A cabinet minister in Zimbabwe has announced that the African nation is considering legalizing medical cannabis partially in an effort to attract investors to the country’s forthcoming Special Economic Zones, according to a state-run Sunday News report by cited by AllAfrica. Investment Promotion Minister Obert Mpofu said the idea was formed when a Canadian medical cannabis firm inquired about the possibility of cultivating cannabis in the zones.
At first, Mpofu thought the company wasn’t serious, but soon realized that medical cannabis production was big business.
“We have received numerous inquiries from investors who want to participate in the SEZs and one of them is a big international company that wants to be involved in the production of cannabis,” he said in the report. “This company is from Canada and it’s one of the biggest conglomerates in that country and they are producing cannabis for medical purposes under strict conditions.”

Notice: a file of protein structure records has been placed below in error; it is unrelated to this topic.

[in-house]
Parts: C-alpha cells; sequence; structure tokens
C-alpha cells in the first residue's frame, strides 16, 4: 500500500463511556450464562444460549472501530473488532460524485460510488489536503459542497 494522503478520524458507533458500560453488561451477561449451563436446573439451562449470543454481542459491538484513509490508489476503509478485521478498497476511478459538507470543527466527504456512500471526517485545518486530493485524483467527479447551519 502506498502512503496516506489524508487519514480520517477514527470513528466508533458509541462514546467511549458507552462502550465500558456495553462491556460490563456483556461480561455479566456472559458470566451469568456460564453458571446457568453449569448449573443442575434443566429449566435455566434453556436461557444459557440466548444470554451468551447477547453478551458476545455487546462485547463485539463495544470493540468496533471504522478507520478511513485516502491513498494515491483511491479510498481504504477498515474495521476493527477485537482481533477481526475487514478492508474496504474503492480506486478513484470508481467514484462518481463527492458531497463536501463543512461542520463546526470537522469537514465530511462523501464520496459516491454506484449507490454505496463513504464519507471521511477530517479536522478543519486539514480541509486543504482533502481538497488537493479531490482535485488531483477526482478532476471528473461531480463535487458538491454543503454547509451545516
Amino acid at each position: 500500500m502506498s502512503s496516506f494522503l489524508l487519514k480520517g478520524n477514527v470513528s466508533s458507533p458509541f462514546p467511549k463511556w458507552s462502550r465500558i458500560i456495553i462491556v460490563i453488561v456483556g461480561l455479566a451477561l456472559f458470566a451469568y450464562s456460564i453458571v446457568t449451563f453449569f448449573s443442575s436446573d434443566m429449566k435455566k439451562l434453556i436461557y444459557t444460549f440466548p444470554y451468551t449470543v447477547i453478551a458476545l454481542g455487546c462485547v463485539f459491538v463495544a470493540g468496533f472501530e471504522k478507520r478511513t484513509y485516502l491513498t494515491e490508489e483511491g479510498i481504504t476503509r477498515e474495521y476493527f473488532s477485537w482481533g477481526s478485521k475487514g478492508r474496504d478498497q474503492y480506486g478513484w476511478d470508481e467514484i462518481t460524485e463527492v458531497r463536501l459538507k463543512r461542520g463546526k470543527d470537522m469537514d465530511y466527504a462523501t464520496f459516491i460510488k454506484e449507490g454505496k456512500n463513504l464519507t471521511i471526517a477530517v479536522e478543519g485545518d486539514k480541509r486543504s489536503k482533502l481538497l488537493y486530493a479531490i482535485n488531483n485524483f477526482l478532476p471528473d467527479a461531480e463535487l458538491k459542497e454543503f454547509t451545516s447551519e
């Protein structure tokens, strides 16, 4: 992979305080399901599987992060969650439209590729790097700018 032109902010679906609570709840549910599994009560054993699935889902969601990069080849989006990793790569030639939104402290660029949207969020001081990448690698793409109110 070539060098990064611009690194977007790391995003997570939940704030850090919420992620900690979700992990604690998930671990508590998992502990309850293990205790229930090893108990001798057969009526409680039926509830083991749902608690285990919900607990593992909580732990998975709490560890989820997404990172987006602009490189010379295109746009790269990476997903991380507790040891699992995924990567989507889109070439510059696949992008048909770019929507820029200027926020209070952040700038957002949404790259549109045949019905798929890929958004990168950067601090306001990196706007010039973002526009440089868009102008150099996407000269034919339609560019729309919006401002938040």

Mpofu said that he doesn’t “see anything wrong” with legalizing medical cannabis. Under current law, cannabis possession or cultivation is illegal in Zimbabwe punishable by jail.
The Special Economic Zones will offer investor incentives, including exemption from portions of the labor laws and black economic empowerment rules. They are currently being set up in Harare, Victoria Falls, and Bulawayo.